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2: Psychological Research

  • Page ID
    534
  • [ "article:topic-guide", "Psychological Research", "authorname:openstax" ]

    Psychological research refers to research that psychologists conduct to research and analyze the experiences' and behaviors of individuals or groups. Their research can have educational, occupational, and clinical applications.

    • 2.0: Prelude to Psychological Research
      How can we go about finding answers that are supported not by mere opinion, but by evidence that we can all agree on? The findings of psychological research can help us navigate issues like this.
    • 2.1: Why Is Research Important?
      Scientific research is a critical tool for successfully navigating our complex world. Without it, we would be forced to rely solely on intuition, other people’s authority, and blind luck. While many of us feel confident in our abilities to decipher and interact with the world around us, history is filled with examples of how very wrong we can be when we fail to recognize the need for evidence in supporting claims.
    • 2.2: Approaches to Research
      There are many research methods available to psychologists in their efforts to understand, describe, and explain behavior and the cognitive and biological processes that underlie it. Some methods rely on observational techniques. Other approaches involve interactions between the researcher and the individuals who are being studied—ranging from a series of simple questions to extensive, in-depth interviews—to well-controlled experiments.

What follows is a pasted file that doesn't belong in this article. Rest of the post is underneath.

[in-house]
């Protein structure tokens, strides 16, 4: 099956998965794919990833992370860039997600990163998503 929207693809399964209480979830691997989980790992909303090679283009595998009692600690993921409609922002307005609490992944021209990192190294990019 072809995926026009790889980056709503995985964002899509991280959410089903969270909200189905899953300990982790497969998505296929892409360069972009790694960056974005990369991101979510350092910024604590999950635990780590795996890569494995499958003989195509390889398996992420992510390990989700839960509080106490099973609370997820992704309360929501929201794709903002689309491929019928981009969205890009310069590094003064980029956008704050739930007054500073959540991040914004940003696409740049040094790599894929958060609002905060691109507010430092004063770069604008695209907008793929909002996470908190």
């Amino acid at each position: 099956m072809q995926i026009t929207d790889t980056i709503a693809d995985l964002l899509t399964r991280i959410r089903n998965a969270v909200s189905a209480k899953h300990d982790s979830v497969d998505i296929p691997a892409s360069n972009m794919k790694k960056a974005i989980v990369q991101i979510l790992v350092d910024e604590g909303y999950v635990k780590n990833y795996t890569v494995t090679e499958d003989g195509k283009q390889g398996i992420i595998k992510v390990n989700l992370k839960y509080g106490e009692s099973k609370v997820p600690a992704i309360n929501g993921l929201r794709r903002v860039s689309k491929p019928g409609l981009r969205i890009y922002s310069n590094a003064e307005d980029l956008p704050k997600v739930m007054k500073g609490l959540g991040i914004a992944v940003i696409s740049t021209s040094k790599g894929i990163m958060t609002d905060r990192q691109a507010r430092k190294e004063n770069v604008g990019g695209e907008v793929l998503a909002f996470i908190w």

• 2.3: Analyzing Findings
      How do we determine if there is indeed a relationship between two things? And when there is a relationship, how can we discern whether it is attributable to coincidence or causation? Correlation means that there is a relationship between two or more variables (such as ice cream consumption and crime), but this relationship does not necessarily imply cause and effect. When two variables are correlated, it simply means that as one variable changes, so does the other.
    • 2.4: Ethics
      Today, scientists agree that good research is ethical in nature and is guided by a basic respect for human dignity and safety. However, as you will read in the feature box, this has not always been the case. Modern researchers must demonstrate that the research they perform is ethically sound. This section presents how ethical considerations affect the design and implementation of research conducted today.
    • 2.E: Psychological Research (Exercises)